Bird flu, or la grippe aviaire as it is known in France, is all the rage in Parisian nightclubs. Not the disease, you understand, but the dance, a variation on the popular style coupé-décalé, which originated in the Ivory Coast.
The dance imitates the jerky movements of a dying bird.. Coupé-décalé is also about showing off – some of its founding choreography focuses on adjusting expensive clothes, drinking champagne, smoking cigars and throwing banknotes. Décalé chinois, another branch, incorporates kung fu and is inspired directly by the films of Bruce Lee and Jackie Chan.
Maïmouna Coulibaly, a Paris-born dancer from a Malian family, teaches regular coupé-décalé classes in the chic 4th arrondissement. She also teaches Kudoro, an Angolan dance, which emerged in 1996 but only reached Parisian nightclubs three years ago, probably through the city's Cape Verdian communities who speak Portuguese like their Angolan counterparts. The name is inspired, surprisingly, by Jean Claude Van Damme. It derives from the Portuguese cul duro, literally 'hard ass' – a reflection of the Belgian actor/ martial artist's stiff, muscular gait.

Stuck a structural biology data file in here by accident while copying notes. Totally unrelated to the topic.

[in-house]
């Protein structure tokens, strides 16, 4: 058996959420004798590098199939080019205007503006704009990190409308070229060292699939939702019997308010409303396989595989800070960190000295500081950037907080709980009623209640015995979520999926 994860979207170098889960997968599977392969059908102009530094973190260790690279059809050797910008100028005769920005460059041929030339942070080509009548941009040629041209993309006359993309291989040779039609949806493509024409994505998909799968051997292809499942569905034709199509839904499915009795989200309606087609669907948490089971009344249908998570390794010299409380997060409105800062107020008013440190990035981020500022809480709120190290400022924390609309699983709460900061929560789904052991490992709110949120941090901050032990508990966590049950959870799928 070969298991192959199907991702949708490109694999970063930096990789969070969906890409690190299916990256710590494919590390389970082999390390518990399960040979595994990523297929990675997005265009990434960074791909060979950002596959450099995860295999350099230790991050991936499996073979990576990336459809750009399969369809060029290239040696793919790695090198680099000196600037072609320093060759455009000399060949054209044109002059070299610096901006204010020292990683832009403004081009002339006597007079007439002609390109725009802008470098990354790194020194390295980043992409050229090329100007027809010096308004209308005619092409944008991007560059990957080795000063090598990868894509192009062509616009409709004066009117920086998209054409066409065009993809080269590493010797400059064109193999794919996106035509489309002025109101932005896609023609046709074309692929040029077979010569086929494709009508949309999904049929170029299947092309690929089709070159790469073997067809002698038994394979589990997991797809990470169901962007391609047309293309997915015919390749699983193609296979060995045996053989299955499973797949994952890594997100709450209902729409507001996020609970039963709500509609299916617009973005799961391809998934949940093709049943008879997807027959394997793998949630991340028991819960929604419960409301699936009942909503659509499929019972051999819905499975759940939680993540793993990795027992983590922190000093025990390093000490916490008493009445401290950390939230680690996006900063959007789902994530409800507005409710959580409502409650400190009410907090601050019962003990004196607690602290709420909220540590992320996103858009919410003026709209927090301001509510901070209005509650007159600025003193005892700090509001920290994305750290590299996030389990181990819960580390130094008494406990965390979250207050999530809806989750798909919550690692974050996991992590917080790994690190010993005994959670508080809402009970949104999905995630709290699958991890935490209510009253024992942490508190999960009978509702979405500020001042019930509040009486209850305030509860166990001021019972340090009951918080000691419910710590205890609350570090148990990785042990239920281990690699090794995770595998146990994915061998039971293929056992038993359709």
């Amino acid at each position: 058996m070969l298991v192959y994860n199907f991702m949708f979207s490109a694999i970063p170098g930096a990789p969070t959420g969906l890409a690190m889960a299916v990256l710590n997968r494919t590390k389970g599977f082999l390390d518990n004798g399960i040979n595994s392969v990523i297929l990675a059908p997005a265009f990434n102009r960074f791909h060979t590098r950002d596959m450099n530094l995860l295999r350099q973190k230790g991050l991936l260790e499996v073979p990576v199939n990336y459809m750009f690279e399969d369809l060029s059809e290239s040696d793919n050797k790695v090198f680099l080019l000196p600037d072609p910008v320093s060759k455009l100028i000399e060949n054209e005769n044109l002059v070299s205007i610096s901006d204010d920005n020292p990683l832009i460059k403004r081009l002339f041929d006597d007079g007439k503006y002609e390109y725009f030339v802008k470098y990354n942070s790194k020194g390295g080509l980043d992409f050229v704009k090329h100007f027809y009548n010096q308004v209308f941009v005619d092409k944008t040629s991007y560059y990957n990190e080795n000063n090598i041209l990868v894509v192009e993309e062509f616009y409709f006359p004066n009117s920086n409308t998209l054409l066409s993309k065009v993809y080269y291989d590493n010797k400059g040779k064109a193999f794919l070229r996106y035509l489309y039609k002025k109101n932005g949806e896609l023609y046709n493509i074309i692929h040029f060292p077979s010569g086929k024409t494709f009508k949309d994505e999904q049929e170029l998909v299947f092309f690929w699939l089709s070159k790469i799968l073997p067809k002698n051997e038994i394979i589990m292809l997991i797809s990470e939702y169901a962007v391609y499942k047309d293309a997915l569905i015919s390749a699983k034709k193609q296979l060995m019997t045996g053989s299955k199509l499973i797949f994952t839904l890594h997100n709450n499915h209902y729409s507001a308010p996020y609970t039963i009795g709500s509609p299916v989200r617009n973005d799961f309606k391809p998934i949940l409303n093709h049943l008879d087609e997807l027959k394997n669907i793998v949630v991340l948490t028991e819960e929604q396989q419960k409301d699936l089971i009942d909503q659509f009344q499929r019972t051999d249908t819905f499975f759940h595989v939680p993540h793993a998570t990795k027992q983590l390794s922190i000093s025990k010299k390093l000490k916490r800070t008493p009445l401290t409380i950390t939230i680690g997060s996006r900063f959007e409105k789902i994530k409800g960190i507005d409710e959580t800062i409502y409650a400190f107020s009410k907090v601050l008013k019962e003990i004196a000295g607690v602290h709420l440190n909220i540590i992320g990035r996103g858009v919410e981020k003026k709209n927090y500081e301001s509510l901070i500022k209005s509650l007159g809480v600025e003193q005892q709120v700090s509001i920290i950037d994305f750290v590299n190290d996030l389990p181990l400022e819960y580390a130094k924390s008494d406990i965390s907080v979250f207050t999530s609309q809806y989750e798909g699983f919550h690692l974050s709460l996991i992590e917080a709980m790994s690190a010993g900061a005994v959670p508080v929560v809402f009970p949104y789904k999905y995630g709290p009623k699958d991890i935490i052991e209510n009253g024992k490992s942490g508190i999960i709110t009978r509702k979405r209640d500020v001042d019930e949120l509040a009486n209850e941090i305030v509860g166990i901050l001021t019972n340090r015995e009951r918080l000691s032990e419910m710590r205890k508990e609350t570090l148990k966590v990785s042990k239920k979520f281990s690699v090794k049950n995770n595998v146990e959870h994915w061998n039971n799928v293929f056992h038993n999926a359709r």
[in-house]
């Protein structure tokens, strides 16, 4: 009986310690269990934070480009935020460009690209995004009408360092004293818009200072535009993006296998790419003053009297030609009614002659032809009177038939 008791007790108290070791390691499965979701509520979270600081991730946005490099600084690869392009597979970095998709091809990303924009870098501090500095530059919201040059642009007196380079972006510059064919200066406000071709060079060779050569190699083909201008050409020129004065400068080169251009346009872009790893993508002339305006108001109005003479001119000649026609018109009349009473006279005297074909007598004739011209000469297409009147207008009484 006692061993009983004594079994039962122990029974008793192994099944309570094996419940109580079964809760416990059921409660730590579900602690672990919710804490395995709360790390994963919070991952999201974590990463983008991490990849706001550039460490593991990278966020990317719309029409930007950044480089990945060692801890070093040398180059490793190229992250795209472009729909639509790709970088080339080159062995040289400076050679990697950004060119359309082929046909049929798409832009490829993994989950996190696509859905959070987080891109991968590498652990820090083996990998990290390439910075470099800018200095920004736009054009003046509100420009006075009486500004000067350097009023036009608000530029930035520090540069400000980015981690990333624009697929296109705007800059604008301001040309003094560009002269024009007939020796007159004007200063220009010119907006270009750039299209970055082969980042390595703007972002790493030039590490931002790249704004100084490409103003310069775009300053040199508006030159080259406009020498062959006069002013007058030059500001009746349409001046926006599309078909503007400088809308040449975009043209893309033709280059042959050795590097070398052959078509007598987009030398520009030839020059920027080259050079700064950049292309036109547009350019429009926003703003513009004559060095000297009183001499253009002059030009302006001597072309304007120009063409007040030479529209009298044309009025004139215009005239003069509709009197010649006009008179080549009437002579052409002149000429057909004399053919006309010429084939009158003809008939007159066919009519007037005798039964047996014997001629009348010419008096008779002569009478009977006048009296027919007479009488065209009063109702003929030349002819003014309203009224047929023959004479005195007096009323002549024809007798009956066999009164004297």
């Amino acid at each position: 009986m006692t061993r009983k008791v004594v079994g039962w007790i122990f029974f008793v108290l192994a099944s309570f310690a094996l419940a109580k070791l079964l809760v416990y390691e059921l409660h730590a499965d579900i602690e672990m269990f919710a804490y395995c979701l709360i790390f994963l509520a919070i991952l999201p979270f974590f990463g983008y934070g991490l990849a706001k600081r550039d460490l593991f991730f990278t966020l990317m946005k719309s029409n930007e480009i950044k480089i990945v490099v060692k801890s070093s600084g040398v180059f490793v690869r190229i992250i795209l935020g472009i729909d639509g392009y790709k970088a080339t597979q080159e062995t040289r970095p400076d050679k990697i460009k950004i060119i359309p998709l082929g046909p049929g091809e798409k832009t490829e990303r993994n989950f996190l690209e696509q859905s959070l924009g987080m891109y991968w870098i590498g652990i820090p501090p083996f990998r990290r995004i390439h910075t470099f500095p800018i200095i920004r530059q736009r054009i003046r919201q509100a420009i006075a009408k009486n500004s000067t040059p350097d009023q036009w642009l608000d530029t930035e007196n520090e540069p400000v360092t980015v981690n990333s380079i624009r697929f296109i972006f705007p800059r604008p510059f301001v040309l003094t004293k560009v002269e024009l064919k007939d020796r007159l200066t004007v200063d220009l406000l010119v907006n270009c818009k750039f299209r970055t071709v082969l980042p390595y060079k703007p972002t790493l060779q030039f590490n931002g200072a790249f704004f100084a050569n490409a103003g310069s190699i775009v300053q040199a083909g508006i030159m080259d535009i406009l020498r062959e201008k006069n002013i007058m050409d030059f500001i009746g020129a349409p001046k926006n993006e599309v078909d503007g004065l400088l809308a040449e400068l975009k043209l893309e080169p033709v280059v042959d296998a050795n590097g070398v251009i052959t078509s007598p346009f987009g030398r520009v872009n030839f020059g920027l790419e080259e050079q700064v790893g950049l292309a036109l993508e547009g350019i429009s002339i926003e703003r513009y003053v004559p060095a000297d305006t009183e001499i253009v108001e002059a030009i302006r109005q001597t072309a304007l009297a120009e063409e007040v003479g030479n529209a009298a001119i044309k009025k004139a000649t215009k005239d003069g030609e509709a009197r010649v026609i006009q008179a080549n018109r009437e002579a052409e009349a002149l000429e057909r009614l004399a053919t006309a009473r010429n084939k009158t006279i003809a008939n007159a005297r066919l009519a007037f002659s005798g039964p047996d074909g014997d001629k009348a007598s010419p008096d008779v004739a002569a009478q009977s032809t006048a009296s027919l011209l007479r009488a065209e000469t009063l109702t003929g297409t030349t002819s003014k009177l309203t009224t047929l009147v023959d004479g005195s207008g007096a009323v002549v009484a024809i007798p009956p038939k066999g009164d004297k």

In August Coulibaly is hosting a week-long workshop in Paris. Her classes are popular, she says, as the basic moves are relatively simple and the music a joy.